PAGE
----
It is not necessarily what is most agreeable to the palate at the moment that quenches thirst most satisfactorily. Something which has a sharp taste upon the tongue may excite the flow of saliva for a minute or two; but that is an evanescent sensation. In reality there are few drinks one could concoct equal to cold tea (milkless) for slaking thirst. It is clean upon the tongue, while at the same time soothing and invigorating to the over-excited nerves.
Barley water flavoured with lemon juice is also agreeable, safe, and its effects lasting; while the harvest worker for centuries has tested the virtues of oatmeal water. It is unwise when overheated to drink very much for the liquid absorbed is thrown out of the system again in profuse perspiration and one suffers more discomfort than before.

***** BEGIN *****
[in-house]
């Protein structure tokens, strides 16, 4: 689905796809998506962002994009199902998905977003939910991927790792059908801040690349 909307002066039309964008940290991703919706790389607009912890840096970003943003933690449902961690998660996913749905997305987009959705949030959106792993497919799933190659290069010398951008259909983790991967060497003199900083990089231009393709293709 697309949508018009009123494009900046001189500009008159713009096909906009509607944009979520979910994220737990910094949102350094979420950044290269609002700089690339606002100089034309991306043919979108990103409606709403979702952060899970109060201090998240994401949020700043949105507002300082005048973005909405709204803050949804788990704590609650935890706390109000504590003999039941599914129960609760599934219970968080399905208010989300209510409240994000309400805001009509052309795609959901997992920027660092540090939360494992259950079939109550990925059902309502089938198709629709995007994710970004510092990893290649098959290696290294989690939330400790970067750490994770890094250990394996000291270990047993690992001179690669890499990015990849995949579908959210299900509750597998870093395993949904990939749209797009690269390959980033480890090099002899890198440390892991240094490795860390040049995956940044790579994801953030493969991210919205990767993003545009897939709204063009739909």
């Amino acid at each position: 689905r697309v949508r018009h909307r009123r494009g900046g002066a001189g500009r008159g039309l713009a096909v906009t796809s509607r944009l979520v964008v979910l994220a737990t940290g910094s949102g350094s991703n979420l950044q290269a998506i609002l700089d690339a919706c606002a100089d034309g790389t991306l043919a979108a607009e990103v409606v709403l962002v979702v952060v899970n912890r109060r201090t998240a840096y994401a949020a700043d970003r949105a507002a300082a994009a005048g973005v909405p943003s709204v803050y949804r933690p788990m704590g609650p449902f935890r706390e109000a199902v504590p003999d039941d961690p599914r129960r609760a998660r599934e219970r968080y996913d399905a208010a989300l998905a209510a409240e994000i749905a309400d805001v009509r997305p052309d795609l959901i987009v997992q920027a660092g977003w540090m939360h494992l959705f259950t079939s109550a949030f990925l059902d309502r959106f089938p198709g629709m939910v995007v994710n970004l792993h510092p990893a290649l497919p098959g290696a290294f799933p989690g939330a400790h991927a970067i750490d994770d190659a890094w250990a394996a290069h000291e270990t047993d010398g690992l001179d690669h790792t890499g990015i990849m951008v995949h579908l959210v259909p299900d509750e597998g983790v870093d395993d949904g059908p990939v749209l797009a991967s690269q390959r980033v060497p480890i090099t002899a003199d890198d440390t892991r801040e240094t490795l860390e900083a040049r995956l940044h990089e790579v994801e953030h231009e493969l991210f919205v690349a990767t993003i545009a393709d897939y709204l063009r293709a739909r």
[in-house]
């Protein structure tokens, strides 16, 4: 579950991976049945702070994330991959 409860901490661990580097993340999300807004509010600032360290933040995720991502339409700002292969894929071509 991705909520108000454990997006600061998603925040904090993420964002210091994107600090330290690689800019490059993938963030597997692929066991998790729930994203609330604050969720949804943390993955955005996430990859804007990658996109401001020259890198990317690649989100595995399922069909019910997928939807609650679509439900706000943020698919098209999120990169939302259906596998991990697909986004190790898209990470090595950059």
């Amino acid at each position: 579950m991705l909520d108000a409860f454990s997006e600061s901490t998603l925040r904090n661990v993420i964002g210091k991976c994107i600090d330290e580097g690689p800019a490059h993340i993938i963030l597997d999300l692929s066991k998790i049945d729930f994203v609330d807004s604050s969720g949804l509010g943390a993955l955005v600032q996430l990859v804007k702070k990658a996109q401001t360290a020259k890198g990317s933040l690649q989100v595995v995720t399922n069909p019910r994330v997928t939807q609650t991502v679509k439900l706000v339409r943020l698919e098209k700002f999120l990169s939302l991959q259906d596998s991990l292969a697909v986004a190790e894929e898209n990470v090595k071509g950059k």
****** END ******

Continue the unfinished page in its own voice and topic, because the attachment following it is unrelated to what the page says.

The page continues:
We have all had experience of that in drinking hot tea on a warm afternoon. In tropical countries the temptation to drink — if it be merely water —- when suffering from the heat has to be kept severely in check if life is to be tolerable at all. The liquid consumed should not be more than what is lost in perspiration, else the trouble is increased, as it must be got rid of somehow.